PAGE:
[¶7] I. Trial

[¶8] A. E.W.'s Testimony Regarding the Sexual Assault

[¶9] At trial, E.W. testified she was 24 years old at the time of trial in 2011 and had been living in Salt Lake City, Utah, since the end of 2006. On February 3, 2003, E.W. was 15 years old and living with her grandmother at 53rd and Hermitage Avenue in Chicago. At about 9 p.m. that evening, E.W. was waiting at the bus stop at 53rd Street and Ashland Avenue. When the bus did not come, E.W. began walking south on Ashland Avenue toward the next bus stop. As she was walking, she heard defendant, who was sitting in a car facing north on Ashland Avenue, " holler"

Page 750

at her to come over to his car. E.W. refused because she did not know defendant. Defendant drove off north on Ashland Avenue and E.W. continued walking south on Ashland Avenue.

[¶10] E.W. testified that she again saw defendant as he drove up a side street behind her, turned on Ashland Avenue, and pulled up alongside her with his passenger window down. Defendant leaned over the passenger seat and pulled out a gun with his left hand and pointed it at E.W. Defendant demanded that E.W. get in the car and he threatened to shoot her if she ran away.

[¶11] E.W. testified she complied and entered his car. Defendant placed the gun in the driver's side door panel and drove south on Ashland Avenue. As he was driving, defendant asked E.W. whether she had any money in her pocket. E.W. said no. Defendant responded that he would search E.W., and that if she had any money, he would kill her. E.W. then gave defendant her money, approximately $60 or $70. Defendant offered her a " primo" cigarette and beer; she refused.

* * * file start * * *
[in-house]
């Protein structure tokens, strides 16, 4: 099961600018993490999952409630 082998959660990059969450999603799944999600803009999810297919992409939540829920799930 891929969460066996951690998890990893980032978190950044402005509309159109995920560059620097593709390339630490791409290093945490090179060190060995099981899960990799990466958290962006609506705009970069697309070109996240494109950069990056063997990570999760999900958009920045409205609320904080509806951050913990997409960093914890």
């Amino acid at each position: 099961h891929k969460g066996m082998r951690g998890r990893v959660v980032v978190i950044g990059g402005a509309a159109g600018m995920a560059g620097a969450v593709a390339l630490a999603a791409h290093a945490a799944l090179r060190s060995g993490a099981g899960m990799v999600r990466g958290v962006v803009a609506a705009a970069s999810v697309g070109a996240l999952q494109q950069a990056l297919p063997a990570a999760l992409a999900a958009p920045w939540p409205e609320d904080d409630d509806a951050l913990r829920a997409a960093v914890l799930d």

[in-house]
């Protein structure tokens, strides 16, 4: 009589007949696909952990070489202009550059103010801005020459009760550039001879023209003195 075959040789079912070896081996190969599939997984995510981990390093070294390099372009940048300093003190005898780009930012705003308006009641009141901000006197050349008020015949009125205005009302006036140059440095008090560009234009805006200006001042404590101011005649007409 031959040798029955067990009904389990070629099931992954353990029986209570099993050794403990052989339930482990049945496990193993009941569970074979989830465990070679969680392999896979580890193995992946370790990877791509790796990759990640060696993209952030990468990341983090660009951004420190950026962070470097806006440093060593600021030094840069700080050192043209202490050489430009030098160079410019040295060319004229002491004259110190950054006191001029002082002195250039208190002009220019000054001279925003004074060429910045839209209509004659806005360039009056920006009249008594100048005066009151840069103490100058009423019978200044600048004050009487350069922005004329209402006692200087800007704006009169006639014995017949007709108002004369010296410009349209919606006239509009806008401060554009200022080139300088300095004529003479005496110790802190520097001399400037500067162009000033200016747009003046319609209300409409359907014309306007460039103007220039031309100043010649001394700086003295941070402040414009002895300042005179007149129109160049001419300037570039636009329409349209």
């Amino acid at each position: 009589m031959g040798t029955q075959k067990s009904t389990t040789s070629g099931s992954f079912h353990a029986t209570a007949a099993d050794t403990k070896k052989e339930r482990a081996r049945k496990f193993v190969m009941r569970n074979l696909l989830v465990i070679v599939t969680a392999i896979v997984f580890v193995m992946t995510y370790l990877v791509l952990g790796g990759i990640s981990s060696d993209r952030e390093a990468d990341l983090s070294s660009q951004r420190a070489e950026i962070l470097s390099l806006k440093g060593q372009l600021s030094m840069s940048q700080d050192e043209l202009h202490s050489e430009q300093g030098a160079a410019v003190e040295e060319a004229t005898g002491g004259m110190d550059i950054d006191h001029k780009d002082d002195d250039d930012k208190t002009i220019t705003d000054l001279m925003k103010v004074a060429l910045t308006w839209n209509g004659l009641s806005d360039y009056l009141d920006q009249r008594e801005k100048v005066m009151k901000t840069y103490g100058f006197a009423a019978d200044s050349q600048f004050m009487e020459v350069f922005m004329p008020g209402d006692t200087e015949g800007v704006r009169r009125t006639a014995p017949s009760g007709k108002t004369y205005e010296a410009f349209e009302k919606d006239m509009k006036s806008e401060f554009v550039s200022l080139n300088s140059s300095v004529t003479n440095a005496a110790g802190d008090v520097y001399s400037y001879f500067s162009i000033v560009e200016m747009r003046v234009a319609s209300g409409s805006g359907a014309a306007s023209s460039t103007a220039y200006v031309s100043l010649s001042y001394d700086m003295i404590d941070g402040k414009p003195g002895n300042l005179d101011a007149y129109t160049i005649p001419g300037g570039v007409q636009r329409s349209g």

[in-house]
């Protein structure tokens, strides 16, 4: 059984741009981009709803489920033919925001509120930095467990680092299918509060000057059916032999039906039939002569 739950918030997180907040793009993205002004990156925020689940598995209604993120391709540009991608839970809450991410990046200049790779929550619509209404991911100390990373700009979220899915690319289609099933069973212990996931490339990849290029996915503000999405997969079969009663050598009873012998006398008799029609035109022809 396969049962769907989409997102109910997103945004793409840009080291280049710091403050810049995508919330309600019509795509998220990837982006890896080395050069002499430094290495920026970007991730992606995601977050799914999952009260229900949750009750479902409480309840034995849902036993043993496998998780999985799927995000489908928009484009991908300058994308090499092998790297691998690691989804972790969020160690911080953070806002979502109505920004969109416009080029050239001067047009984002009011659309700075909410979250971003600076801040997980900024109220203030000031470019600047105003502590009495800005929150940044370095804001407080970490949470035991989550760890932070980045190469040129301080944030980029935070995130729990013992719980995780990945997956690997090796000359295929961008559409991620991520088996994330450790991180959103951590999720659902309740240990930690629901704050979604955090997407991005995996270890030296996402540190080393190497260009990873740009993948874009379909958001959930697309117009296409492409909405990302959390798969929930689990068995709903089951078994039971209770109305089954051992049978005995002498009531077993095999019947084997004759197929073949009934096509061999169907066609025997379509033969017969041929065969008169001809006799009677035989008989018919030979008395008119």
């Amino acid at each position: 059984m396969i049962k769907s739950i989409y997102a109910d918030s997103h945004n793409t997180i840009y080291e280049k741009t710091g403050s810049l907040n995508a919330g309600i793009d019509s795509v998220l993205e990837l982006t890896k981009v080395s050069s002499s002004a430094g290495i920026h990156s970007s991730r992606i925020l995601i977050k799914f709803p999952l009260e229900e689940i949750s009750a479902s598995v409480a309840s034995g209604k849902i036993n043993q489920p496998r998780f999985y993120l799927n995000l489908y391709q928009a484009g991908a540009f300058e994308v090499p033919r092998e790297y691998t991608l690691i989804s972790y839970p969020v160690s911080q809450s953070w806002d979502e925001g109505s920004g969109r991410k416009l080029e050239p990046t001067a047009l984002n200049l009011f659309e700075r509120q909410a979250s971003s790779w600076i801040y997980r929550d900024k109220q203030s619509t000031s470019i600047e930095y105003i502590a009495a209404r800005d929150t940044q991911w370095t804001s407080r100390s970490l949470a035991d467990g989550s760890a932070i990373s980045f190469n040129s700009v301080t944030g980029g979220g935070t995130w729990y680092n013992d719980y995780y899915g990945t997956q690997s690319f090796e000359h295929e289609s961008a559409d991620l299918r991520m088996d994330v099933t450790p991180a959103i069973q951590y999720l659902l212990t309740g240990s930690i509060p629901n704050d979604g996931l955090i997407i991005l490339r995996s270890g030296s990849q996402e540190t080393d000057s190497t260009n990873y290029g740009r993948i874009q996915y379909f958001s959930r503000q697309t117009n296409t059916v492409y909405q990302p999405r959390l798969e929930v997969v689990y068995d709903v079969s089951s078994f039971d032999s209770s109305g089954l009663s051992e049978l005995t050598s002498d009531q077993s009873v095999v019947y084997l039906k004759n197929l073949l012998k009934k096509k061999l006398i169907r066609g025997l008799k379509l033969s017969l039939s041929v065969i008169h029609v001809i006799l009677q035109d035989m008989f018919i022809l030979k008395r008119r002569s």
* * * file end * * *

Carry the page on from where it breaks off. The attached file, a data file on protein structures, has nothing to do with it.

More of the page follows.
[¶12] E.W. testified defendant drove into an alley and forced her to perform oral sex on him while he remained in the driver's seat. Defendant then ordered E.W. to climb over into the back seat, where he forced her to engage in sexual intercourse (penis to vagina) with him. During the course of this, defendant touched her breast with his mouth.

[¶13] E.W. testified that after defendant finished having sex with her, they returned to the front seat of the car and defendant drove out of the alley. Defendant told E.W. that he had been watching her for the last two months and that now he was going to drive her to the west side of Chicago and kill her. E.W. did not attempt to get away at that point because, in addition to the gun, defendant also " had a knife and one of them arrow-bow crosses up there in that car."